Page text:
The Stock Market Warning That Everyone Is Overlooking

The past 10 years and change have really been something special for investors. Both the iconic Dow Jones Industrial Average and broad-based S&P 500 have more than quadrupled in value since their Great Recession closing lows in March 2009, while the tech-heavy Nasdaq Composite has gained in excess of 500%. Not too shabby, considering that the historic average annual return of the stock market is about 7%, inclusive of dividends and when adjusted for inflation.

We’re also in the midst of the longest economic expansion on record in the modern era (which dates back about 160 years). This past July we hit our 10th year of economic expansion, surpassing the 120 months that ended when the dot-com bubble burst.

But that doesn’t mean there aren’t warning signs on the horizon…

Recession red flags have been cropping up

For example, all eyes were on the inverted yield curve in recent months. The yield curve is a chart expressing the yields of U.S. Treasury bonds with differing maturities. Typically, we like to see this chart slope upward and to the right. In other words, we’d expect bonds that mature over the long run (10 and 30 years from now) to have higher yields than shorter-maturing notes (say three months and two years). Somewhat recently, we saw this yield curve invert, meaning that short-term Treasury bonds had higher yields than longer-term notes. Every recession since the end of World War II has been preceded by a yield-curve inversion, though it’s worth pointing out that not every yield-curve inversion has been followed by a recession.

We’ve also witnessed a historic rise in corporate debt levels. Interestingly, it’s not traditional loans from banks and credit unions that are driving debt levels higher. Instead, it’s corporations issuing their own secured and unsecured debt, or convertible debentures. During the height of the Great Recession, nonfinancial corporate debt hit $6.6 trillion, or 44% of U.S. gross domestic product (GDP). As of July 2019, nonfinancial corporate debt had soared to almost $10 trillion, representing 48% of U.S. GDP.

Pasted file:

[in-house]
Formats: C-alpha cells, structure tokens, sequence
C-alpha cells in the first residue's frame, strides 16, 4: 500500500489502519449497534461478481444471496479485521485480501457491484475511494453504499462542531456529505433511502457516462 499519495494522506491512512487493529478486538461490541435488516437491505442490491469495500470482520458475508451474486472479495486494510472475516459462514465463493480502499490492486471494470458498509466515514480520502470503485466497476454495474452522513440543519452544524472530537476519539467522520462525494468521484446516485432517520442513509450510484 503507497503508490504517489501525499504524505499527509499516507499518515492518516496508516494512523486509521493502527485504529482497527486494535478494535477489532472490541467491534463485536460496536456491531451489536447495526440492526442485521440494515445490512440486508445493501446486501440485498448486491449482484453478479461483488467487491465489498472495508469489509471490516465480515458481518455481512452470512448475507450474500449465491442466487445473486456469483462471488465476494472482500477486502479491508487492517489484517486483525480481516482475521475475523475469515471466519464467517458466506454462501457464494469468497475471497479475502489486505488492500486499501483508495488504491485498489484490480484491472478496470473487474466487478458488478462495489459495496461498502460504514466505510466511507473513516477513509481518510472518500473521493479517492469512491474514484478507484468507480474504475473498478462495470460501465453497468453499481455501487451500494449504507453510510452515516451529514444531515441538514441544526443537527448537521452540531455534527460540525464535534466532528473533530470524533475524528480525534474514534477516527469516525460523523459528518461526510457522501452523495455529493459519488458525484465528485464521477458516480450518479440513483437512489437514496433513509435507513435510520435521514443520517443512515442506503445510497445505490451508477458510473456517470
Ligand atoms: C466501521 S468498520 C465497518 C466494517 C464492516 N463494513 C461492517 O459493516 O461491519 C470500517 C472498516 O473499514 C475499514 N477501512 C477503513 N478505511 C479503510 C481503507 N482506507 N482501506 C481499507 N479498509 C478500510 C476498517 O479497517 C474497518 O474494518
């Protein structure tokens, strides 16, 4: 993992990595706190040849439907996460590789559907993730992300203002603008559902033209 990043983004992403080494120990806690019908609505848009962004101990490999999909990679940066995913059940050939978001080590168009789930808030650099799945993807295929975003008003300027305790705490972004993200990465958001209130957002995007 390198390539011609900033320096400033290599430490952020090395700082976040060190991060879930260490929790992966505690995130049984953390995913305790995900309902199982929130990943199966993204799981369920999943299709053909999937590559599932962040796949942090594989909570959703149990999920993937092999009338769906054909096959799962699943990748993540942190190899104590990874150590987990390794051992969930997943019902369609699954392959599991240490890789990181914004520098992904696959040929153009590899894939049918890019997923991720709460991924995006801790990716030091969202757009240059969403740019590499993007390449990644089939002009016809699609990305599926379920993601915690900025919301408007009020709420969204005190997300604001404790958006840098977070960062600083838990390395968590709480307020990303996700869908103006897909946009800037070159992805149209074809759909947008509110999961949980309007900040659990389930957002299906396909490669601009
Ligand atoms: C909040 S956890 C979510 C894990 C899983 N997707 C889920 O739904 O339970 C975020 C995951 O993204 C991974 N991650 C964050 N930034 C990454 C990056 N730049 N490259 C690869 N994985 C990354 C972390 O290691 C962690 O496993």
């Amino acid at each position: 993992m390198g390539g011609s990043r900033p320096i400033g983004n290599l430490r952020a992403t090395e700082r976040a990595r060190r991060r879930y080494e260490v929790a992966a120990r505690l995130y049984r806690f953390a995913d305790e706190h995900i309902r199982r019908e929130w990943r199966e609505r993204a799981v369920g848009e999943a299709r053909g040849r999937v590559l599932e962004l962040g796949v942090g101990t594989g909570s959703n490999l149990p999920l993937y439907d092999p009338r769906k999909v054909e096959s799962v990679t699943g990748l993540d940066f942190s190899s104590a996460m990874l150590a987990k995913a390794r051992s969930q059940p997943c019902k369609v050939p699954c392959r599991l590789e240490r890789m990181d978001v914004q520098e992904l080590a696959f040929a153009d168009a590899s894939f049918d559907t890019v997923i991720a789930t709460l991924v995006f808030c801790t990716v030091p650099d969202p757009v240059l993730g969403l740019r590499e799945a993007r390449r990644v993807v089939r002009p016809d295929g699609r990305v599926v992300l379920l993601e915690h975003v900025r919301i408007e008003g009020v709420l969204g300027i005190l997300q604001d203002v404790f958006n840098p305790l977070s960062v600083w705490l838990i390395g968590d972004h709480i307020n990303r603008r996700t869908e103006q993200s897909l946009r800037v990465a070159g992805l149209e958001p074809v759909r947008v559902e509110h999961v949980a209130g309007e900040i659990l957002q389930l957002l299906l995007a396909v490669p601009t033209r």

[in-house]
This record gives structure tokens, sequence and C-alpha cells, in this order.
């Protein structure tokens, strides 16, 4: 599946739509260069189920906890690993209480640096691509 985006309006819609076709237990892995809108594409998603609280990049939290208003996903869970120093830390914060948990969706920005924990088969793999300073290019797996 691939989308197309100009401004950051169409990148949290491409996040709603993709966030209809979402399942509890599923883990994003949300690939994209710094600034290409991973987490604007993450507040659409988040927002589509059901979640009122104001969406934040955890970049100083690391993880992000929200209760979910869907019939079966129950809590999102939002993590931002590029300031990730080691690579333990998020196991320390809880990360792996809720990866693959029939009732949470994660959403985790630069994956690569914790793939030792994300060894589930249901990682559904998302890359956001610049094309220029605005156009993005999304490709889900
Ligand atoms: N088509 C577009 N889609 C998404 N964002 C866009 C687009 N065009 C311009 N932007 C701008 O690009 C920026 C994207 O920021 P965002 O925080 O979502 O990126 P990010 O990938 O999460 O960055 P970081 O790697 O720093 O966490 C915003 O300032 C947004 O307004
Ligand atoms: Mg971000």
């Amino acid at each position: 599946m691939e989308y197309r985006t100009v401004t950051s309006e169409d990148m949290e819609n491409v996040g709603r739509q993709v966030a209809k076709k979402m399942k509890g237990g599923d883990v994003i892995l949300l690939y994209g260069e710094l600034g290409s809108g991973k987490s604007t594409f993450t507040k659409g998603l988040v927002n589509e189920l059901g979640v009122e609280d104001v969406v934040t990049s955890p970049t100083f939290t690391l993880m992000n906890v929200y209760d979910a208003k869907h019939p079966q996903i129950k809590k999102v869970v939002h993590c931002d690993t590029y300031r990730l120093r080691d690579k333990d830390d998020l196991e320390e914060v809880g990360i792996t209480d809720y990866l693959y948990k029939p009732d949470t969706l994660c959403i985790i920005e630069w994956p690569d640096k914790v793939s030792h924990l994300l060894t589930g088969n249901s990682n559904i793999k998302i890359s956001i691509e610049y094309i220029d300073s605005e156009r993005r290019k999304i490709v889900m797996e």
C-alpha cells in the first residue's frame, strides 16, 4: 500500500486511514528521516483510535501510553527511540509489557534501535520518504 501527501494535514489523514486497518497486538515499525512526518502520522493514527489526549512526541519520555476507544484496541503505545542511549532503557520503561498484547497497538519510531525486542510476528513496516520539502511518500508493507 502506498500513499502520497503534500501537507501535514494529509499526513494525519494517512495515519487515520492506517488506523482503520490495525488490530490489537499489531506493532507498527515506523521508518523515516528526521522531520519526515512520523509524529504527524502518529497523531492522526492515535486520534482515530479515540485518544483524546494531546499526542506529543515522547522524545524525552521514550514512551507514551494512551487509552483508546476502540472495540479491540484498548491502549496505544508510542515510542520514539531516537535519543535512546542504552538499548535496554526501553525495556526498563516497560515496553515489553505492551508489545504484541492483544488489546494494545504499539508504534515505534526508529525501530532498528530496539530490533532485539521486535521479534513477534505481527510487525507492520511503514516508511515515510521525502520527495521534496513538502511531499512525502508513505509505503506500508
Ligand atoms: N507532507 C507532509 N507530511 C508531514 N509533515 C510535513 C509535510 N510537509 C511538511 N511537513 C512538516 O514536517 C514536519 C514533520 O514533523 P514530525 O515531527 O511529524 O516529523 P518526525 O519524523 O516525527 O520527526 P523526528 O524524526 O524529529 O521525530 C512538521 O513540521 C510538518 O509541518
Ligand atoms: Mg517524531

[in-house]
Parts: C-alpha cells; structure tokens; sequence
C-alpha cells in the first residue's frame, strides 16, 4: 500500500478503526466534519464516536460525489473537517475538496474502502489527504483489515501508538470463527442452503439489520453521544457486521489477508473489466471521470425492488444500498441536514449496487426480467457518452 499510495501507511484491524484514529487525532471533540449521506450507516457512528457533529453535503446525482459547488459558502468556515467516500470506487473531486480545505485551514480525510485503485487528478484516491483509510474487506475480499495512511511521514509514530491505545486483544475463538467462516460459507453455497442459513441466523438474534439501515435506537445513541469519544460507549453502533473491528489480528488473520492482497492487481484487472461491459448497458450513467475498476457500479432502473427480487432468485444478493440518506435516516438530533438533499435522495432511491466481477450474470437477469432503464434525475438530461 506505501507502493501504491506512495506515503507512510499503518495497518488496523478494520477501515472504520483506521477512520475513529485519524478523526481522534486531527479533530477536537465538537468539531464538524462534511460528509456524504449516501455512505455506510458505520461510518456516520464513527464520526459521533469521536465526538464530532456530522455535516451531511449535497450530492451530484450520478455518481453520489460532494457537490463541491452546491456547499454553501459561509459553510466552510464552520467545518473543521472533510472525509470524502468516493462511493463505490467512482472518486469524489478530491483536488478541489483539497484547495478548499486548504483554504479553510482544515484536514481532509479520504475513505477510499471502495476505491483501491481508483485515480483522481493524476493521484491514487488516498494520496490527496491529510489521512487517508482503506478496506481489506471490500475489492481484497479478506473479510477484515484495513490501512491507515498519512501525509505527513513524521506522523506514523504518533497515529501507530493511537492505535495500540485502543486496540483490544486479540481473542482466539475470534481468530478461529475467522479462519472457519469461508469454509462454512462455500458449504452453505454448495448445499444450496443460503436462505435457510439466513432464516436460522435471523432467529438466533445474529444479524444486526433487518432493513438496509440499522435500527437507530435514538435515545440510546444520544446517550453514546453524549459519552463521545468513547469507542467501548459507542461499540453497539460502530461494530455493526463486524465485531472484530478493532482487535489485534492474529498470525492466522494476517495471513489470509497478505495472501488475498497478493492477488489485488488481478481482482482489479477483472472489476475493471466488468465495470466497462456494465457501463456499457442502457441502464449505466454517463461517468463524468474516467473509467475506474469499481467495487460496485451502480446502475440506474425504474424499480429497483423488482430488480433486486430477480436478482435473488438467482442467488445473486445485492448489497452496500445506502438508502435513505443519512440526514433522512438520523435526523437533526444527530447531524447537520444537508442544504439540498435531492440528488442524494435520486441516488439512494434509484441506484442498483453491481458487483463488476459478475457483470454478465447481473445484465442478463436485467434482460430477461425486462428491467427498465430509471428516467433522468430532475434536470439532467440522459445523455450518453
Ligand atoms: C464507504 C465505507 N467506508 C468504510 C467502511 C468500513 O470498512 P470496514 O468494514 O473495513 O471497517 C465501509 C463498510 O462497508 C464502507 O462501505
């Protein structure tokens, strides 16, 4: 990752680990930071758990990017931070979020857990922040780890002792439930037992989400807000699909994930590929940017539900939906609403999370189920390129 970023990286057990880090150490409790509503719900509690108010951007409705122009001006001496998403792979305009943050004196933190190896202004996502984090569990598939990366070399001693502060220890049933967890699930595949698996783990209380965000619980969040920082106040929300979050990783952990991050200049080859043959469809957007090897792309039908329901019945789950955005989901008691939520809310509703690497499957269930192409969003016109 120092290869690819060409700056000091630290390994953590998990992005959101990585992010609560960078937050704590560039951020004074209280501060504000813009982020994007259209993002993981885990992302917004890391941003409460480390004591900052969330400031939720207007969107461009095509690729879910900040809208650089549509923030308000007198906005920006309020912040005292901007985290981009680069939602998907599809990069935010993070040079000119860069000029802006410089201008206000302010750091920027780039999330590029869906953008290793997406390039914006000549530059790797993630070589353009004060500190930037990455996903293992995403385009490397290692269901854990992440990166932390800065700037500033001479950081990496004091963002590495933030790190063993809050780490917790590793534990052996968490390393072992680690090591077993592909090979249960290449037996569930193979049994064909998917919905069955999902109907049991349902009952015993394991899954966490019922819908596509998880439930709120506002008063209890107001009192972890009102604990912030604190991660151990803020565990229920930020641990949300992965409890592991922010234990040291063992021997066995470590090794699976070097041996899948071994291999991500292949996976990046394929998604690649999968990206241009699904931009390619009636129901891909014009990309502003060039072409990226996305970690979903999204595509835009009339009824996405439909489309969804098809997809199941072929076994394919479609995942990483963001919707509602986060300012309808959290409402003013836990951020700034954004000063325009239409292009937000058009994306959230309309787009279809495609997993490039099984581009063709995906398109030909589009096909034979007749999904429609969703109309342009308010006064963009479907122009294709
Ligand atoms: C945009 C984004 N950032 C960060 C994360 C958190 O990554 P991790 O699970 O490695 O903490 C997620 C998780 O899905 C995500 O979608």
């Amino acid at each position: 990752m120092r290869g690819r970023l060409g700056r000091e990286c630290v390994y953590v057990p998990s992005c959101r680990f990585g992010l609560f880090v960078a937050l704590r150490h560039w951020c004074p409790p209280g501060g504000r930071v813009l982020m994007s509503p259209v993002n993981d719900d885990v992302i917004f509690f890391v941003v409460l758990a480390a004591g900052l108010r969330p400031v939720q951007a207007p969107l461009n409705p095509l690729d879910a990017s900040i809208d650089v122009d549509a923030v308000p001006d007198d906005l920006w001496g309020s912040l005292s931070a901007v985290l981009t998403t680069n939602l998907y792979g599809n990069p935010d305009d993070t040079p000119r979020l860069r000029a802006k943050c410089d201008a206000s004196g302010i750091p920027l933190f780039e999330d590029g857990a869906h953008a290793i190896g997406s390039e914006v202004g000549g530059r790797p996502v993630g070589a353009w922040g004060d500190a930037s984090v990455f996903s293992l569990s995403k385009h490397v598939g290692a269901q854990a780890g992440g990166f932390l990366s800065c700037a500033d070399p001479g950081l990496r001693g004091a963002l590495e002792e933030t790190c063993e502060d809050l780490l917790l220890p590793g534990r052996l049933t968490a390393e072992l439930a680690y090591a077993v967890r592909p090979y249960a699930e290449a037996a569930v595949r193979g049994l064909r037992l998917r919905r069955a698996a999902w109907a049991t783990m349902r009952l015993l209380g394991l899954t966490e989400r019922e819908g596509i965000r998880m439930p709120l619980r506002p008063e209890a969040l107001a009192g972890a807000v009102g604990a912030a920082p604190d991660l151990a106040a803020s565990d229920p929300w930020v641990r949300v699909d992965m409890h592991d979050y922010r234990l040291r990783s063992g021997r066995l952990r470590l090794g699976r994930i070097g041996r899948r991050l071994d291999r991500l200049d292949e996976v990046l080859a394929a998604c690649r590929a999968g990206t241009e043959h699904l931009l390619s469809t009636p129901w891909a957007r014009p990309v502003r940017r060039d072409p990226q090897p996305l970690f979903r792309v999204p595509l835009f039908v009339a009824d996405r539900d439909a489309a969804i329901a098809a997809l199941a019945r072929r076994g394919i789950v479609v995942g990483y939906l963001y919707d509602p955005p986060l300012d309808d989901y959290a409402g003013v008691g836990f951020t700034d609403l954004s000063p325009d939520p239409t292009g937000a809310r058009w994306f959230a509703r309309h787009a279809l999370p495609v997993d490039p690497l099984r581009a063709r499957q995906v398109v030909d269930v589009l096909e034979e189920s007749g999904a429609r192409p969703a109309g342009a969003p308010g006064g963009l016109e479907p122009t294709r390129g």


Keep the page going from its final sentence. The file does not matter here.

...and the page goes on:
The ISM Purchasing Managers Index (PMI) has also been a cause for concern. The past three months have featured a contraction in the manufacturing sector, according to the ISM PMI data. In fact, the September reading was the lowest seen in more than a decade.

And yet, none of these factors is the most damaging data point of all.

The stock market warning Wall Street continues to overlook

The most blatant warning that the stock market may be on the verge of a problem can be found by taking a closer look at this year’s outperformers.

You’re bound to find your fair share of high-growth technology companies that have outperformed the 23% year-to-date return of the S&P 500. But some outperformers might surprise you (based on year-to-date returns, inclusive of dividends, through this past weekend):

Spot the trend?

These are low beta, moderately-to-highly defensive basic-needs goods and service companies. In other words, these are very-low-volatility, highly profitable, and time-tested businesses that could best be described as “boring” — and they’re often the perfect investment for investors who want to run and hide when things go pear-shaped.

Think about what each of these companies brings to the table…

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